Saturday, 15 February 2014

preterite or palabra jot

The German language is adaptive one, which irks many purists to no end—and most languages adopt certain prevailing styles from commerce and other engendering and endangering factors, as well, and one of the more irresonate constructions one commonly hears (though there are many others) is the German congegation of the English infinitive to google—googeln.

It is especially bizarre in the past tense, zum Beispiel: ,,Ich habe schon es gegoolgelt aber kein exakter Treffer gab” (I have already googled it but there were no exact matches) where one is just as likely to encounter gegoogled—which preserves the grammatical participles, artefacts of both languages, the ge- prefix and the -ed suffix. I wondered if there are parallels to be found elsewhere and I found some very well defined ways to communicate the act of an internet search, literally and figuratively:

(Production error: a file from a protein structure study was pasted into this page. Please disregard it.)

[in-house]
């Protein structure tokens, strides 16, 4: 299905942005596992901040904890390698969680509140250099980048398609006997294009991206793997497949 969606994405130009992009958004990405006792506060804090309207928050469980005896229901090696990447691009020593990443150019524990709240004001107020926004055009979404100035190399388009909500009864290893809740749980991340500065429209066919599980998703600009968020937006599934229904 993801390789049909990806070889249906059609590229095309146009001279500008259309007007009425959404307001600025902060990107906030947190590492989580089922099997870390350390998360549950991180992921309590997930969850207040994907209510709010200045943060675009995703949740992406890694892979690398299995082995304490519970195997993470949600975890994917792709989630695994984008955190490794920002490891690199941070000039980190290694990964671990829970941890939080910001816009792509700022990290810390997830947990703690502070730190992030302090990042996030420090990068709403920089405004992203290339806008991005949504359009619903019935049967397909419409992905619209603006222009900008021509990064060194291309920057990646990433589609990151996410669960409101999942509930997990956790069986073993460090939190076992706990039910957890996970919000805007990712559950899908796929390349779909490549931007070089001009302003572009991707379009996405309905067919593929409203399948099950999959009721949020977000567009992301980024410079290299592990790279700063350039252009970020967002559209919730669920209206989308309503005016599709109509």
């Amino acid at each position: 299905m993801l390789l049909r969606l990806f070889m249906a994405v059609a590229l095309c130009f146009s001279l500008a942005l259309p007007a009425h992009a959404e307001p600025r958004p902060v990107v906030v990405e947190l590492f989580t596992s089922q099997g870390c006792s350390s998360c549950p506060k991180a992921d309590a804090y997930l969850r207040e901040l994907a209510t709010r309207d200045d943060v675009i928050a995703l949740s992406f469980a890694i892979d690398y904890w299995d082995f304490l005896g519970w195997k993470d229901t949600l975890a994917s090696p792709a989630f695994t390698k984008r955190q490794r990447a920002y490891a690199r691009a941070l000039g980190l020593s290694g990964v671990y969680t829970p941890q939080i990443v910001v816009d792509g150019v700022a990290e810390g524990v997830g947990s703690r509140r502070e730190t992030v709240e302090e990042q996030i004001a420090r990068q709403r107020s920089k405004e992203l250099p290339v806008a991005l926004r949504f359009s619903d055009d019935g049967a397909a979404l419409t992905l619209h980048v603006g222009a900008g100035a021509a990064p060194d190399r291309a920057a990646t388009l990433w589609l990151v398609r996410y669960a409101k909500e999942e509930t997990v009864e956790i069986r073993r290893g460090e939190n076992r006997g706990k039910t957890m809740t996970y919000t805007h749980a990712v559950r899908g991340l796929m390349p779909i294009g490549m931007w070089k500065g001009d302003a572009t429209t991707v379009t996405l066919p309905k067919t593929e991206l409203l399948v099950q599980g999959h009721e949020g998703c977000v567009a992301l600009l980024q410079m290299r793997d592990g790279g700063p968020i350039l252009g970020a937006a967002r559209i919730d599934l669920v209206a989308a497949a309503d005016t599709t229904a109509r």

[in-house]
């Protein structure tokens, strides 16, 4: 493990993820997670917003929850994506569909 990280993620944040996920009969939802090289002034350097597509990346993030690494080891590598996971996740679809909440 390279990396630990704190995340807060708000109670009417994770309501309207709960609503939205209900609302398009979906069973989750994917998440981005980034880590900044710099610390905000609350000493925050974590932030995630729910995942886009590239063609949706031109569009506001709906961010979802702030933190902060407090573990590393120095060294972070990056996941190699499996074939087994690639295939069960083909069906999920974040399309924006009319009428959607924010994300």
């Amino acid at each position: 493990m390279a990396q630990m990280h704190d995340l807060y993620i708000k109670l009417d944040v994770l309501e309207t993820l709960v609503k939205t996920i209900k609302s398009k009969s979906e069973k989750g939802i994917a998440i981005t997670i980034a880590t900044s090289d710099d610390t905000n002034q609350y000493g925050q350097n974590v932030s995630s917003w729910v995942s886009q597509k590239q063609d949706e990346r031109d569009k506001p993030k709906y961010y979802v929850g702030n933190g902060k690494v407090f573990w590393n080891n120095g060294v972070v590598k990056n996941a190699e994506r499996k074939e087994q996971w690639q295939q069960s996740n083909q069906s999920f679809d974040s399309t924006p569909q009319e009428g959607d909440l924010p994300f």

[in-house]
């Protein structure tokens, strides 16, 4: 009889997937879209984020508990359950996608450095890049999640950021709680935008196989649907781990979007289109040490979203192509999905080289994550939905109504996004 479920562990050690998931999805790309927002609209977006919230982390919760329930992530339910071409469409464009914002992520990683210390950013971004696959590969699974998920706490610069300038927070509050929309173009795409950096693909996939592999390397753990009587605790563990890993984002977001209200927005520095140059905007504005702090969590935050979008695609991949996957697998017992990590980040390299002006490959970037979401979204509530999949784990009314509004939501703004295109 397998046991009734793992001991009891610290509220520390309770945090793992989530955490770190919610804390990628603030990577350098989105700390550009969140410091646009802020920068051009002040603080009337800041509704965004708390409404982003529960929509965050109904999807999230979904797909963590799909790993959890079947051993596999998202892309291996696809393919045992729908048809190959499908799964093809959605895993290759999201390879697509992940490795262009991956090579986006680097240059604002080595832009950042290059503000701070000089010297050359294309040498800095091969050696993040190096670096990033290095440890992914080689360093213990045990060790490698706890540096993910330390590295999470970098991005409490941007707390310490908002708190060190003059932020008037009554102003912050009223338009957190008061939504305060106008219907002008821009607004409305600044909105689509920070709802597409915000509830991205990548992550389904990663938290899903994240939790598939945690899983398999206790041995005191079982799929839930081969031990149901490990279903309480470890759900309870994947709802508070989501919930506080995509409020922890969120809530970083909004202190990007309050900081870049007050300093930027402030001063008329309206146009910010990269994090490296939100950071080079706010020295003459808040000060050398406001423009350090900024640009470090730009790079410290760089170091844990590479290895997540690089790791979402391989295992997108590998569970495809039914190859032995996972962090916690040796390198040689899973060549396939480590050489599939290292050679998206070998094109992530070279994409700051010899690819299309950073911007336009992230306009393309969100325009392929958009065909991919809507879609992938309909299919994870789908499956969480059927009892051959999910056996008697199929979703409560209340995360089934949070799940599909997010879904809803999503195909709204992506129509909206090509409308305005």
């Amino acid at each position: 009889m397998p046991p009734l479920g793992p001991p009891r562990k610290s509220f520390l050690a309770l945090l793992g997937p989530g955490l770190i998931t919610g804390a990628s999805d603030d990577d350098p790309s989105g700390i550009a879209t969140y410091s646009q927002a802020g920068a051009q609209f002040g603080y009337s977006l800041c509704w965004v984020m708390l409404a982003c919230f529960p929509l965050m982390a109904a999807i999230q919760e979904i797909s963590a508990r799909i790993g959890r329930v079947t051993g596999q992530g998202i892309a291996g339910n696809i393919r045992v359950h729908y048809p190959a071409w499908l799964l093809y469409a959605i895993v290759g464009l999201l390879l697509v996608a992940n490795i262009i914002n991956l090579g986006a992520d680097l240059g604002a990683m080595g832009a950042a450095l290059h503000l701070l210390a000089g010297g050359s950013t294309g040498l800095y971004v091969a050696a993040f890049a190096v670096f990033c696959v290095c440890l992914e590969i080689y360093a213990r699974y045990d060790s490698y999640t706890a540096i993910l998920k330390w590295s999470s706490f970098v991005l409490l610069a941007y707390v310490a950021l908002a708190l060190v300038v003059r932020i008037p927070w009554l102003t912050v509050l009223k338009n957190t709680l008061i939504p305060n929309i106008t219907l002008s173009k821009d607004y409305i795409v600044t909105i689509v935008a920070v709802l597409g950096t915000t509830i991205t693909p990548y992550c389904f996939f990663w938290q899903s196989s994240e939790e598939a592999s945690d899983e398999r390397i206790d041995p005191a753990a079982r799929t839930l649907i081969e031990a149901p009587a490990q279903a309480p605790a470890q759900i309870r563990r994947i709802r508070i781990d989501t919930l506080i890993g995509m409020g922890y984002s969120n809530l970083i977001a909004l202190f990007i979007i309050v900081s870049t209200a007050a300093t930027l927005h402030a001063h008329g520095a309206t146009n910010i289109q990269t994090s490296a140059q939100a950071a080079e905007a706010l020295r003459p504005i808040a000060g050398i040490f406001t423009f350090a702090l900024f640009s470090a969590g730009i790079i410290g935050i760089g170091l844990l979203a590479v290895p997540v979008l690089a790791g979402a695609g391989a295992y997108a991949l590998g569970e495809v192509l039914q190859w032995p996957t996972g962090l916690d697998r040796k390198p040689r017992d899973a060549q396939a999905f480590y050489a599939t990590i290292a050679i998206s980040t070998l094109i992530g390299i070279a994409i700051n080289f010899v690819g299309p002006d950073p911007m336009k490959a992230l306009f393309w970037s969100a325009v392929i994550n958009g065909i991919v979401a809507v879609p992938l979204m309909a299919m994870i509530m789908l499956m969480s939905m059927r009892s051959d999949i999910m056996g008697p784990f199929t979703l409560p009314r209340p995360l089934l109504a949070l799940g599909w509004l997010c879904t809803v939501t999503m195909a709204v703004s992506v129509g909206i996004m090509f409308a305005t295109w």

Language Infinitive: to google Gerund: googling Past-Perfect: have googled
Dutch googelen googelde gegoogeld
Norwegian å google googly har googla
Spanish googlear googleando haber googleado
French googler googliser

Most other European languages (and these certainly are not the sole representatives) that I could identify either had similar conjugations or did not bother to incorporate in greater detail, but I would like to learn more and see the list expanded. I am no polyglot and think that the pervasiveness of English does harm to lingual diversity in many cases but was very pleased to learn that come-lately words and concepts still have to stick to established rules.